MU and Cerner partner to create Tiger Institute for Health

Tuesday, September 29, 2009 | 12:01 a.m. CDT; updated 11:36 a.m. CDT, Tuesday, September 29, 2009
CEO and co-founder of Cerner Corporation Neal Patterson, right, and MU System President Gary Forsee answer questions about a major health initiative and partnership with MU during a press conference in the MU School of Medicine on Sept. 28, 2009. "We're going to make a fundamental difference in health care", said Patterson, noting the advances in medical record keeping over the past 20 years.

COLUMBIA — Gary Forsee, University of Missouri System president, announced a collaboration between MU and Cerner Corp. on Monday that could improve patient safety and could potentially save Missouri residents $1 billion in the process.

The newly formed Tiger Institute for Health Innovation would develop an online medical record-keeping system that would enable MU Health Care to compile an online database encompassing a patient's entire medical history.

Cerner at a glance

Founded in 1979, Cerner Corp. provides health care solutions to hospitals, private practices, ambulatory services, home health facilities and pharmacies.

Cerner works with more than 8,000 clients worldwide.

The north Kansas City-based company supplies health organizations ranging in size from single-doctor practices to entire countries.

It has locations in 14 countries.

Cerner reported $1.68 billion in revenue in 2008. The company is partnered with Dell, Hewlett-Packard Co., IBM, Oracle Corp., Sprint and BMC Software Inc.

Cerner’s mission is “to connect the appropriate persons, knowledge and resources at the appropriate time and location to achieve the optimal health outcome.”

-- Information courtesy of

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An improved electronic record-keeping system could make patient information available to doctors in one click, said Harold Williamson, MU Health Care vice chancellor.

Within a few keystrokes, doctors and other health care providers could view patient information like chronic conditions, prescription drugs and allergies, which could save time for providers and potentially save patient lives.

Currently, Williamson said, it takes 41 keystrokes to call up the medical history of a diabetes patient.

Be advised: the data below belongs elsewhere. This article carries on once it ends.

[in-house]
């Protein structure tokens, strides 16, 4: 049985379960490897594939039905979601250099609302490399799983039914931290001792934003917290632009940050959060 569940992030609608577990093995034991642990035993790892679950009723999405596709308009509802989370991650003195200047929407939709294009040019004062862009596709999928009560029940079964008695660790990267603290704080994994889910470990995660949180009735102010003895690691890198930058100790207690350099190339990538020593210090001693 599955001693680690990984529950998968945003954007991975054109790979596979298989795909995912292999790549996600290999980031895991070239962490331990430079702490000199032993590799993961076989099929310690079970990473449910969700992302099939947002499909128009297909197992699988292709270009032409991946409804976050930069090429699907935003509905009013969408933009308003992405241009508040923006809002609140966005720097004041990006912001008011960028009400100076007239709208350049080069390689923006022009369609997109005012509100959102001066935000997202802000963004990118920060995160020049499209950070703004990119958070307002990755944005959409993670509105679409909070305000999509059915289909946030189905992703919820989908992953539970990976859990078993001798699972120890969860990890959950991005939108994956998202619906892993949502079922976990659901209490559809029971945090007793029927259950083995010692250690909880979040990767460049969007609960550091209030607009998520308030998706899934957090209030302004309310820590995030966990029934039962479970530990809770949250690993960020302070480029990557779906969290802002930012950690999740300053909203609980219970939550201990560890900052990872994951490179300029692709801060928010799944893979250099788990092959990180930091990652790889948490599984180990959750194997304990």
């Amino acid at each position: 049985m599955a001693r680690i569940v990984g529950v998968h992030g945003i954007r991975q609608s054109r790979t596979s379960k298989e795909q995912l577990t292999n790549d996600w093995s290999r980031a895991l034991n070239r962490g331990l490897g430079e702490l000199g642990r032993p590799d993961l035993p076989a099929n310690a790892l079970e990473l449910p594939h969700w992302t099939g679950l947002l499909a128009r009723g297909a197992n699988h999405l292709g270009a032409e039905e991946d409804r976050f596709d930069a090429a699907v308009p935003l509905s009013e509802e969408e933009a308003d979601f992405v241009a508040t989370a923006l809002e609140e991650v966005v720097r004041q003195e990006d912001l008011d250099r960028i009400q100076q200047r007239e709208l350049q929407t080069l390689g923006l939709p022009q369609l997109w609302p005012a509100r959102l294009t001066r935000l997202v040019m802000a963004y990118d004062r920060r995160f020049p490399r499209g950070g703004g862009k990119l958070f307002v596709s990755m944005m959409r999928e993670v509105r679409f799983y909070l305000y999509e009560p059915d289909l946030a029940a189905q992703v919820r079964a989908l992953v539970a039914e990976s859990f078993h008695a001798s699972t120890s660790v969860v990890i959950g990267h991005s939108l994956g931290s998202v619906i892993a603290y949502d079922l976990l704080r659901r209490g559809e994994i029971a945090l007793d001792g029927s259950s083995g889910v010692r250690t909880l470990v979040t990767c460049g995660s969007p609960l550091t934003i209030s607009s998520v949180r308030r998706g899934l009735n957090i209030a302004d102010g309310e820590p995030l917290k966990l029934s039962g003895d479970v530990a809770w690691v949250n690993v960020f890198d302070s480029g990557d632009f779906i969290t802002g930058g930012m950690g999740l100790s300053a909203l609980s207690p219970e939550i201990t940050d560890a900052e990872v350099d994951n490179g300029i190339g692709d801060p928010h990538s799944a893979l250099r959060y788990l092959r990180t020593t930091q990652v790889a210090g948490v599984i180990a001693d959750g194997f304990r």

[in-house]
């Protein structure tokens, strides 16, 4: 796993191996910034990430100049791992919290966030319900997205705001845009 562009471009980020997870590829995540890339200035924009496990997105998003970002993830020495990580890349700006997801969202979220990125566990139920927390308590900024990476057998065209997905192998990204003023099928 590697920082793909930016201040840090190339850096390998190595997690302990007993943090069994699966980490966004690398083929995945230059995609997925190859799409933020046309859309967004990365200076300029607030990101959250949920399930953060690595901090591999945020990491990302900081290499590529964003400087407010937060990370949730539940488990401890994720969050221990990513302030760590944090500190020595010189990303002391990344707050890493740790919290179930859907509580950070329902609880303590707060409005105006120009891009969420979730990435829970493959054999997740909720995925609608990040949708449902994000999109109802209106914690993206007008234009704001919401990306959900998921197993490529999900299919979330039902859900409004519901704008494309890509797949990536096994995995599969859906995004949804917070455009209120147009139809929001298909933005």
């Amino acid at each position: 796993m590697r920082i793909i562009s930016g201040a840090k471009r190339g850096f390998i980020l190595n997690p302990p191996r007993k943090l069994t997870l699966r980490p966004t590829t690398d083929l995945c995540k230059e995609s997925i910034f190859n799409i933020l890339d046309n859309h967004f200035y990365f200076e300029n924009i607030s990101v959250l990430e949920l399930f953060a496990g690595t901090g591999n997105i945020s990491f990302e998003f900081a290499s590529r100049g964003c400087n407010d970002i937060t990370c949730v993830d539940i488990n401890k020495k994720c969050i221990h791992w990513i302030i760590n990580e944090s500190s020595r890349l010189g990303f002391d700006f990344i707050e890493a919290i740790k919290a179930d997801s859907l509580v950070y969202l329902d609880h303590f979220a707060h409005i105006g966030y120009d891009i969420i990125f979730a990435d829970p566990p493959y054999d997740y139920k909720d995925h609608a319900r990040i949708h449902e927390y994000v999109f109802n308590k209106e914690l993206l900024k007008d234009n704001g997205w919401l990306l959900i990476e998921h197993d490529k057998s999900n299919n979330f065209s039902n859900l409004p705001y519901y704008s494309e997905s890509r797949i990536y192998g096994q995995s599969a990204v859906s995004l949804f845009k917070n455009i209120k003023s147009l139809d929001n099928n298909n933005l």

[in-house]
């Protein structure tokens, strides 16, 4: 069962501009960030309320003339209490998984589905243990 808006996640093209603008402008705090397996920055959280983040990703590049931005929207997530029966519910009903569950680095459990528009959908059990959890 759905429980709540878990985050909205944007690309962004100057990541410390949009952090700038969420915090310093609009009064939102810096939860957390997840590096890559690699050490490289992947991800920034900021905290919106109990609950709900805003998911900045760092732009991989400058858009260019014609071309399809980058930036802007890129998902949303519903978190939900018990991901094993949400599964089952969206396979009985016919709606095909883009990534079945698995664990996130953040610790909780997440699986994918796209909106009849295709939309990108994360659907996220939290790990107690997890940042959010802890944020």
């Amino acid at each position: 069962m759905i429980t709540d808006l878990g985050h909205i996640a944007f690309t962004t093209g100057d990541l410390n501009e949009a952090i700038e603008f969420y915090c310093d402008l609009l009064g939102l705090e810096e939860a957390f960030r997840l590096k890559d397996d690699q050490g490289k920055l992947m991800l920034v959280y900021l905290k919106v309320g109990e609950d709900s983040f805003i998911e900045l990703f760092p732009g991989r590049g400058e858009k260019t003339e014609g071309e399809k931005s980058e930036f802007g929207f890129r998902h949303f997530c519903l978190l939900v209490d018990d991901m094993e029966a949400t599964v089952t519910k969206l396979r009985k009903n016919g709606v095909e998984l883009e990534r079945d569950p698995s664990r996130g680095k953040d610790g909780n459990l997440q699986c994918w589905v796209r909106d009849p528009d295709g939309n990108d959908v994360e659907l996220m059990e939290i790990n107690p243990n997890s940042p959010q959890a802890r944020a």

Neal Patterson, Cerner's chairman and CEO, said electronic record keeping also reduces the risk of medical error. According to a 1997 Institute of Medicine study called "To Err is Human," medical error accounts for at least 44,000 patient deaths each year, which, at the time, made it the eighth leading cause of death nationally.

 Patterson also said the Tiger Institute's work could save Missouri residents up to $1 billion annually. That figure was extrapolated from a study by the RAND Institute on Health Information Technology.

Forsee identified three key areas in which the institute’s work could save money for Missouri residents:


  • Increased use of electronic medical records regionally and statewide
  • Reduced hospital admission rates
  • Improved collaboration of care

Forsee said Cerner's partnership with MU is the largest corporate capital investment in the university's history. It is estimated to have a positive impact of $100 million on MU over the next 10 years, though Cerner’s exact monetary contribution is unclear.

The institute will incorporate employees from the Information Technology division of MU Health Care — 100 of whom will be supervised by Cerner, effective Tuesday, Forsee said. They may become full-time employees of Cerner if the company fulfills criteria that are still to be finalized.

A memorandum of understanding, signed by Forsee and Patterson, states that “Cerner will provide the same or better overall compensation to such employees based on then current employer contributions to salary, bonus and benefits.”

The two sides plan to formalize the agreement by Dec. 1.

“It allows us to be a real leader in the field of academic health," said James H. Ross, MU Health Care executive director.

He acknowledged that the transition might be a bit uncomfortable but is pleased that the terms of the agreement give current employees “the chance to continue the journey with us.”

Collaborating with MU Health Care allows Cerner to “move to the edge of where health care is delivered,” Patterson said.  

The Tiger Institute aims to put MU Health Care among the top 5 percent of health systems in health care IT by taking a lead in the national migration toward electronic medical record-keeping.

The institute is the result of an existing relationship between Cerner and the UM System dating back to 1996. No competing bids were sought, as Forsee maintained that the new institute will be “cash-flow neutral” for MU. The university does not plan to spend more on the institute than has been currently budgeted for MU Health Care’s IT department.

 "We've been moving down this electronic medical record path for quite some time,” Ross said. “We're probably 80 percent of the way there, and we're moving with Cerner to finish the last 20 percent."

Sherry Browne, former CIO of Ascension Health, was tapped to lead the institute, with other employees expected to be added soon.

Monday's announcement came less than one hour after Forsee, former Sprint-Nextel CEO, formally introduced the University of Missouri System Telepresence Center, an HD teleconferencing facility funded in part by MU’s “strategic advanced technology partners,” AT&T Inc. and Cisco Systems Inc.

Forsee cited the importance of working with corporate partners to grow while reducing the need for taxpayer support.

“These are the types of things we need to be willing to take on,” he said.

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